When we are faced with the irrational and conspiratorial claims of the alternative medicine community the science minded community often responds with anger, incredulity and frustration. Sometimes these messages are not from the easy targets of the fringe but from our own family and friends. But how often has our argumentative response been effective? It is worth taking a look at not only our goals and our tactics, but our audience as well. We know that psychological phenomena like the backfire effect combine with ideological anti-corporate attitudes to work against any rational arguments, we have seen it happen time and again. This was the state of frustration we were in when we started Bad Science Watch. We made a decision to think about our audience and set goals focused on making real change. This talk will focus on the role that empathy plays in picking targets and setting goals and the success we have had in creating a message that has resonated with our audience and supporters.
About Bad Science Watch:
Bad Science Watch is an independent non-profit consumer protection watchdog and science advocacy organization dedicated to improving the lives of Canadians by countering bad science. We are driven by a vision of a safer, healthier, and more prosperous Canada where critical thinking and sound science are paramount in the making of important societal decisions.
About the University of Toronto Secular Alliance (UTSA):
The University of Toronto Secular Alliance (UTSA) is an organization dedicated to building a community at U of T for those adhering to non-religious worldviews including atheists, agnostics, Secular Humanists, and Freethinkers. Through our weekly meetings and events, we provide a forum where all ideas and beliefs can be examined, critiqued, and challenged through discourse that is civil, intellectual, and insightful. Find us on Facebook: @uoftsecular
On January 30, 2017 the federal government tabled a response to an electronic Parliamentary petition (E-382) calling for the repeal of Canada’s blasphemous libel law (Criminal Code Section 296).
Despite the generally accepted view that Canada’s blasphemy law is an outdated and dead law that would never be successful if used today, this is still an historic situation. The federal government has reviewed archaic legislation and repealed obsolete law before, but this is the first time that the blasphemy law has been clearly identified for attention (that we are aware of).
The government’s response to e-382 may be found on the Parliament of Canada website and states:
The government is committed to maintaining a fair, relevant, and accessible justice system for all Canadians.
In her mandate letter, the Minister of Justice and Attorney General of Canada has been asked to conduct a broad review of our criminal justice system. The Minister’s overarching goal is to ensure our legislation meets the highest standards of equity, fairness, and respect for the rule of law as well as the Constitution of Canada.
The crime of blasphemous libel, although included in the original Criminal Code of 1892, has not been the subject of a reported legal case since 1935. In 1979, a charge of blasphemous libel was laid in Ontario in a case involving the showing of Monty Python’s Life of Brian, but the charge was stayed.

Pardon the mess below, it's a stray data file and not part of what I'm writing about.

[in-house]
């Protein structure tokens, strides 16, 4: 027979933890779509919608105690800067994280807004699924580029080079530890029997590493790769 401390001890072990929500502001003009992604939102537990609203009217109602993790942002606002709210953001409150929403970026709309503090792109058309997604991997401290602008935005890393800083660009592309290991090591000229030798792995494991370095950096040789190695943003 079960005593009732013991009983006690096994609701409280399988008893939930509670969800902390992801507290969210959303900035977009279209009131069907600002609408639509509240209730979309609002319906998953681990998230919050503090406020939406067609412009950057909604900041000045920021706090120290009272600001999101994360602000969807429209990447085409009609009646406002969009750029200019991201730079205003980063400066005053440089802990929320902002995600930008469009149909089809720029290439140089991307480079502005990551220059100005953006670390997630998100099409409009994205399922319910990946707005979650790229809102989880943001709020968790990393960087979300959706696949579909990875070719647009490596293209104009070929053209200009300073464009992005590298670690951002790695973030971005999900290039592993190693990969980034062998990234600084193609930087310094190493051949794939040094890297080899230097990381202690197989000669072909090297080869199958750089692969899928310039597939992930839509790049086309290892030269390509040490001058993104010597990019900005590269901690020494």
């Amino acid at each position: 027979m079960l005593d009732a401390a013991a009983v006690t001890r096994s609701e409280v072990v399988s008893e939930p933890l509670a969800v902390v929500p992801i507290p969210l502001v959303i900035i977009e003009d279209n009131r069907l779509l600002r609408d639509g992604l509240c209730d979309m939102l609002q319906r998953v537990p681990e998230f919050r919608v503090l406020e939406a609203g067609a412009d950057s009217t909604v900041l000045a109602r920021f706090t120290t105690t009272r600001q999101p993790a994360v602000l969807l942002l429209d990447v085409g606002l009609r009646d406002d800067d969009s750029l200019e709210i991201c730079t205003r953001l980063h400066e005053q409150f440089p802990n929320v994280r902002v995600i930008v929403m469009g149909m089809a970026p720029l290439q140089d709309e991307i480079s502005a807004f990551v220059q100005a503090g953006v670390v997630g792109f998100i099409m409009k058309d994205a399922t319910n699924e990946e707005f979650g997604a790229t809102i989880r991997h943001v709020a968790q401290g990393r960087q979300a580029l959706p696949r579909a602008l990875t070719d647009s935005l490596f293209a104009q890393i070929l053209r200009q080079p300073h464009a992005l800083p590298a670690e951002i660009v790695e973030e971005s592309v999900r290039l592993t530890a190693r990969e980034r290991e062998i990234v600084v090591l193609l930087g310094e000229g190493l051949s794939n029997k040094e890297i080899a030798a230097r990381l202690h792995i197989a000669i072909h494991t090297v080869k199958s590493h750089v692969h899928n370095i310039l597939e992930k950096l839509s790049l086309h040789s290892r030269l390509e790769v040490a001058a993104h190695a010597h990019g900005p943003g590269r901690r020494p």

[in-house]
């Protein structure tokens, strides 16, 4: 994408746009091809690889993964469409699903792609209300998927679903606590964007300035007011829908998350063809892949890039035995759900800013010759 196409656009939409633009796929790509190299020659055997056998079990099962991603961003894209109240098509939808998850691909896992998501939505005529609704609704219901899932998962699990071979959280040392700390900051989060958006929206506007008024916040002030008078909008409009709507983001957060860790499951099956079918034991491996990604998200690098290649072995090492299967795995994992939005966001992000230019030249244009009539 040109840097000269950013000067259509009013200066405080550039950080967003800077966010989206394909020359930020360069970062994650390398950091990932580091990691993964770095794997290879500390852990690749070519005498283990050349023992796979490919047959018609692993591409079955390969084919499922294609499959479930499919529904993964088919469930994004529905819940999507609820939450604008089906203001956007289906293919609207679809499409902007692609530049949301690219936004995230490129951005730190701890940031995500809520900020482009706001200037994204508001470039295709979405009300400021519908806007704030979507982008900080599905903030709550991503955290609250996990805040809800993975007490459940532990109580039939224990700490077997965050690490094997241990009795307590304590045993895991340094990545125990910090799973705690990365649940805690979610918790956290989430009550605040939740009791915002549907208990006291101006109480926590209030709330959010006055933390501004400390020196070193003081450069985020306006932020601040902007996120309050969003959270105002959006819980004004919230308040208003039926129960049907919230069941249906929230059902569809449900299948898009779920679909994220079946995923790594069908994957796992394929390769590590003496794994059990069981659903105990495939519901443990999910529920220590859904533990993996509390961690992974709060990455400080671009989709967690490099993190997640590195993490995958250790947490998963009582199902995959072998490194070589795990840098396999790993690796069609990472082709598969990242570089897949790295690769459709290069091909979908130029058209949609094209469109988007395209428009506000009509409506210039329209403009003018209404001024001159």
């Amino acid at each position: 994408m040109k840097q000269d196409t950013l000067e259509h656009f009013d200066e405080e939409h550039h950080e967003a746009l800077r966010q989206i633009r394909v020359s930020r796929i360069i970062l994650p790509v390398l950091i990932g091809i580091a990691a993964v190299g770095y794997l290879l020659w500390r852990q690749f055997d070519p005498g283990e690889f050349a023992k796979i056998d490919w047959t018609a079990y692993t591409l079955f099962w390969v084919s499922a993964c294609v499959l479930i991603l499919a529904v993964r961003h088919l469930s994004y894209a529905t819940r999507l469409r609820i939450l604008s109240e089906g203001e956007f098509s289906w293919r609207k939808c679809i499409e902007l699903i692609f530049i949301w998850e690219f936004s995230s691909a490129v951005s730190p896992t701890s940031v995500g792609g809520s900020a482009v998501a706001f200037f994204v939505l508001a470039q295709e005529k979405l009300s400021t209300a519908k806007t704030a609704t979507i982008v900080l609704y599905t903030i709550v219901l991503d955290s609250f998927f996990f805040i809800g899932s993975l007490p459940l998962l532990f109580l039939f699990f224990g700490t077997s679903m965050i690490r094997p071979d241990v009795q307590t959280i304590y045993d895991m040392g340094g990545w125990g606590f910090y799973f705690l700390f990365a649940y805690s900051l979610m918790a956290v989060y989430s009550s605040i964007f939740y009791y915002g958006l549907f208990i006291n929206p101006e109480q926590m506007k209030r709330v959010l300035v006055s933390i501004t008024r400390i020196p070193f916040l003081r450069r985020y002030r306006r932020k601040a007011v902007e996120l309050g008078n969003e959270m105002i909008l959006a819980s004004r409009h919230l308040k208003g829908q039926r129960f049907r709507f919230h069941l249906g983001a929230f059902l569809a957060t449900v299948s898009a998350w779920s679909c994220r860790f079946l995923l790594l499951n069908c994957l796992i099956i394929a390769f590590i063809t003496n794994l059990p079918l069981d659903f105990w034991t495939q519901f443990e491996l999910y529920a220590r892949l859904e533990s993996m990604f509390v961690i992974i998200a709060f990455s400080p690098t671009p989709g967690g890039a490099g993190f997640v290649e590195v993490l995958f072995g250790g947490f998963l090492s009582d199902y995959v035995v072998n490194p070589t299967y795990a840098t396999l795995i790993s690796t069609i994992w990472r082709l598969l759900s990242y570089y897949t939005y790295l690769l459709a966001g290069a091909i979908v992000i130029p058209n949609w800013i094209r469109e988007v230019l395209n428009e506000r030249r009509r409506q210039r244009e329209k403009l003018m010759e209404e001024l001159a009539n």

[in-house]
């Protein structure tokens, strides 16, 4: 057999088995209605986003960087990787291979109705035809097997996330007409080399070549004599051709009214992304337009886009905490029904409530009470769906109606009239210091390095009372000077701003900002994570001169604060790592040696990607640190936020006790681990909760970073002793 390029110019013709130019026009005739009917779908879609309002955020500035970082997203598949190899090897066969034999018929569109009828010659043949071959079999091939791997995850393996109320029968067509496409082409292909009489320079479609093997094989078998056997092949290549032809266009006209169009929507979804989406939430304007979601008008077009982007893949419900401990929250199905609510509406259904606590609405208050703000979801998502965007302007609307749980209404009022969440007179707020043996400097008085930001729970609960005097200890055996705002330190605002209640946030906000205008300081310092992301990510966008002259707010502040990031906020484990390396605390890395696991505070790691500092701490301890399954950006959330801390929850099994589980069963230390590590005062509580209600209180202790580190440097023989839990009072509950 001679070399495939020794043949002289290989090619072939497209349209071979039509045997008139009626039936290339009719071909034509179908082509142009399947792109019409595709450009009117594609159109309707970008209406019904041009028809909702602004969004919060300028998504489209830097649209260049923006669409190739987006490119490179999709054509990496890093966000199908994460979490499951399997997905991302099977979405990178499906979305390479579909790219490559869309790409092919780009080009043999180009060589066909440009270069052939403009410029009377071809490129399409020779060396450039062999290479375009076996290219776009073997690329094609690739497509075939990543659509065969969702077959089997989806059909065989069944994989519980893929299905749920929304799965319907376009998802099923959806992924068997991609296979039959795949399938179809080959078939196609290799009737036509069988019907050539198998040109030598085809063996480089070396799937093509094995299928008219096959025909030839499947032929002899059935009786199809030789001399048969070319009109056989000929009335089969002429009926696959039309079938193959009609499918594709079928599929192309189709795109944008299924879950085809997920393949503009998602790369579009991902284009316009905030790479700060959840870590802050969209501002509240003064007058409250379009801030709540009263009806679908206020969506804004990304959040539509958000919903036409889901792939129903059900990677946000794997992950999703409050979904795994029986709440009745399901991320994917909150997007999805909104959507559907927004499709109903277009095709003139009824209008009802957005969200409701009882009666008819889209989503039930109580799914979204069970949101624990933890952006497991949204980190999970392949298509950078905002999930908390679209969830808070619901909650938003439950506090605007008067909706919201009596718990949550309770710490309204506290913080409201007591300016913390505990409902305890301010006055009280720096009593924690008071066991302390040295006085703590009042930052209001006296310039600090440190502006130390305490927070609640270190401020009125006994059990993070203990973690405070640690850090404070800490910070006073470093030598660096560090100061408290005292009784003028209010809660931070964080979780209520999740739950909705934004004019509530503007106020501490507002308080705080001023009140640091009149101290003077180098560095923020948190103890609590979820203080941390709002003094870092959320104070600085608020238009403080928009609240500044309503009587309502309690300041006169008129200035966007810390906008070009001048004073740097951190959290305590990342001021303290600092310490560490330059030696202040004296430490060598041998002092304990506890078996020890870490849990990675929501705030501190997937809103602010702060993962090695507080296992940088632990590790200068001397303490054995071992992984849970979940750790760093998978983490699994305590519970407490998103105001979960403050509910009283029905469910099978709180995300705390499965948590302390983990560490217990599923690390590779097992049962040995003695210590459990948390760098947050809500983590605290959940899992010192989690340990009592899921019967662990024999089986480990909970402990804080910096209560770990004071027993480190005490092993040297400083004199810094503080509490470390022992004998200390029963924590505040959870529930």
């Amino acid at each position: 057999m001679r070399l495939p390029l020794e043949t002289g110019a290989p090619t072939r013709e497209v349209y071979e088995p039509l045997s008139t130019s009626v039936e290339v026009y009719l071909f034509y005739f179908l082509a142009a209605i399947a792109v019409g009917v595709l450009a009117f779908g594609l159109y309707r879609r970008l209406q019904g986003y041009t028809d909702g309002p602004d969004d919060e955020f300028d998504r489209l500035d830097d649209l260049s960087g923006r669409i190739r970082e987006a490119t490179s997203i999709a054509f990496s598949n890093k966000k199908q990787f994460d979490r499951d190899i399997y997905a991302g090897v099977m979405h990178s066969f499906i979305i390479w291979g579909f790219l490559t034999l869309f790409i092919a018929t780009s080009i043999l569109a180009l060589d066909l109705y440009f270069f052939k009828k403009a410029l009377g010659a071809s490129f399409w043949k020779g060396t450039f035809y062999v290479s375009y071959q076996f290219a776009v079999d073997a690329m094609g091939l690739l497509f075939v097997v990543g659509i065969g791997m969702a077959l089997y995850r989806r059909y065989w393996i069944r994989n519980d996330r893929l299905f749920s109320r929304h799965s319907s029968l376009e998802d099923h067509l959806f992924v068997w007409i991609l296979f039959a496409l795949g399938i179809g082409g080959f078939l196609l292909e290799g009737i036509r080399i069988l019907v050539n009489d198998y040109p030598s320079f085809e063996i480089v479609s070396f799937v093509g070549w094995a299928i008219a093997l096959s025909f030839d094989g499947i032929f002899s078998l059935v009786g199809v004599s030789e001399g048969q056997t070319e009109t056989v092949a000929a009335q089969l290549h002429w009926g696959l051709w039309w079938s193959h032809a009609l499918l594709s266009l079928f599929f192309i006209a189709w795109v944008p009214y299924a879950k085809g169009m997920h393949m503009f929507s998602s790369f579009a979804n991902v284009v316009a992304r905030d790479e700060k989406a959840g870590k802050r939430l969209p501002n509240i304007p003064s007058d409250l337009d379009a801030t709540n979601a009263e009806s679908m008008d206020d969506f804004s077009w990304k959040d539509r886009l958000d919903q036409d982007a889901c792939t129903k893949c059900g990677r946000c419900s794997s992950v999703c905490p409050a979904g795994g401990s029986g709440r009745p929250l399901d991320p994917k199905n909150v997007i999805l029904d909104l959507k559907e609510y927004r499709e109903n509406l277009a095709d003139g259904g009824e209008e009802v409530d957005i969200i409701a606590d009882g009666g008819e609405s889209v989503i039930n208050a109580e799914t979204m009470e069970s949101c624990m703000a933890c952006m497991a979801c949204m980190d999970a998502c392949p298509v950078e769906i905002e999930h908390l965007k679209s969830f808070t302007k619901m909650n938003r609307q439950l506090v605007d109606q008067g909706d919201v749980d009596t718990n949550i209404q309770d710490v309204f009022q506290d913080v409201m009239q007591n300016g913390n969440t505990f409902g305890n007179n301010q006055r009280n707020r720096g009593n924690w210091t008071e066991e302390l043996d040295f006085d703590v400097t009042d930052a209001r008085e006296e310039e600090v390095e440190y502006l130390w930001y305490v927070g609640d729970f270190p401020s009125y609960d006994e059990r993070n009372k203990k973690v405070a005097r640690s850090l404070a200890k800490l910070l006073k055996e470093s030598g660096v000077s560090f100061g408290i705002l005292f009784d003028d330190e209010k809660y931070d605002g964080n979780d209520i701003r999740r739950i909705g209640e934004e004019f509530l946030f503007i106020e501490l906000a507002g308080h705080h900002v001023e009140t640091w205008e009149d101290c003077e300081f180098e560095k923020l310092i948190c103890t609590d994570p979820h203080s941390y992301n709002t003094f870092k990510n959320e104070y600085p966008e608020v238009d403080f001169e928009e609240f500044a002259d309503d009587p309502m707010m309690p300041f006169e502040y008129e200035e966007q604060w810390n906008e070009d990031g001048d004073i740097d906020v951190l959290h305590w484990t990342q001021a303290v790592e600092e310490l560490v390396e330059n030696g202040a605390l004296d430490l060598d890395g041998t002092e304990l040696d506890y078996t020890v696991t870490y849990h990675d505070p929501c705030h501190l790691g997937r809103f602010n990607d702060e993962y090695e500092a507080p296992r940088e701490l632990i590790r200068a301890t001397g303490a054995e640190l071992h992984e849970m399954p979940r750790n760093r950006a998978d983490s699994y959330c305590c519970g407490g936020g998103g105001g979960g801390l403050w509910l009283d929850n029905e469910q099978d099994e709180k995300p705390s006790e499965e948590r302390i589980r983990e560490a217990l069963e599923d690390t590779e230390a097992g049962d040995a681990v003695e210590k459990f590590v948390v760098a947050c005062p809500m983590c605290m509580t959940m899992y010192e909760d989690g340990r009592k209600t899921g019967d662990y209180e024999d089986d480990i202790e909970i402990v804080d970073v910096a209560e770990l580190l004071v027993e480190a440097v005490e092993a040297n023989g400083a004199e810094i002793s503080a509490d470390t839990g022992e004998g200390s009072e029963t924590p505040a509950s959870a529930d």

Blasphemous libel, along with numerous other provisions of the Criminal Code, are presently under review by the Minister and her officials. The Minister looks forward to addressing these provisions in the course of her mandate.
This is an encouraging situation. Canadian secular humanists, and indeed any Canadian concerned to reduce faith-based tension and victimization in Canada and around the world must encourage our Parliamentarians to finally repeal this bill. Whether the repeal is part of an omnibus bill or a dedicated legislative action – the blasphemy law must go!
Blasphemy laws are an attempt to protect faith-based concepts and ideas from criticism. But this approach underlies much of the tension, victimization and violence throughout the world. When rational discussion of ideas is considered a criminal act, the results often include alienation, isolation, frustration and a desire to strike back.
We must also remember that Canada’s position on human rights issues around the world is greatly respected. When Canada opposes blasphemy laws here in Canada and around the world, an important message of inclusion, stability and good governance is sent.
It seems that the Canadian government, on this issue, is open to taking steps to advance an open Canadian society. CFIC members are encouraged to educate their local Members of Parliament about the importance of this step. Consider using the CFIC website for further information regarding this bad law. Simply type “blasphemy, Canada” into your search engine!
CFIC began our strategies to oppose Canada’s blasphemous libel law in 2014! Change – even on an issue as self-evident as opposition to blasphemy laws is a long term commitment. Please support CFIC with a donation today. We are Canada’s leading secular humanist organization.
“Should women abandon religion?” Four female panelists face-off in a wild, whip-smart public debate about religion and misogyny. With opinions flying from a progressive Muslim lawyer, an Orthodox Jewish spiritual leader, an excommunicated nun and a lesbian atheist pundit, Unholy delivers a hilarious, no-holds-barred look at contemporary women in organized religion.
Join me at Unholy on Friday, February 2nd. I’ll be up on stage, not in the gripping conversation that is the responsibility of four awesome actors, but the one that will take place afterward, the one that will point to where we can go from here, as women, as citizens, as people who are tired of stories that tell us we aren’t good enough.
$20 rush tickets are available Tuesday-Thursday
$15 PWYC tickets are available for Sunday matinees.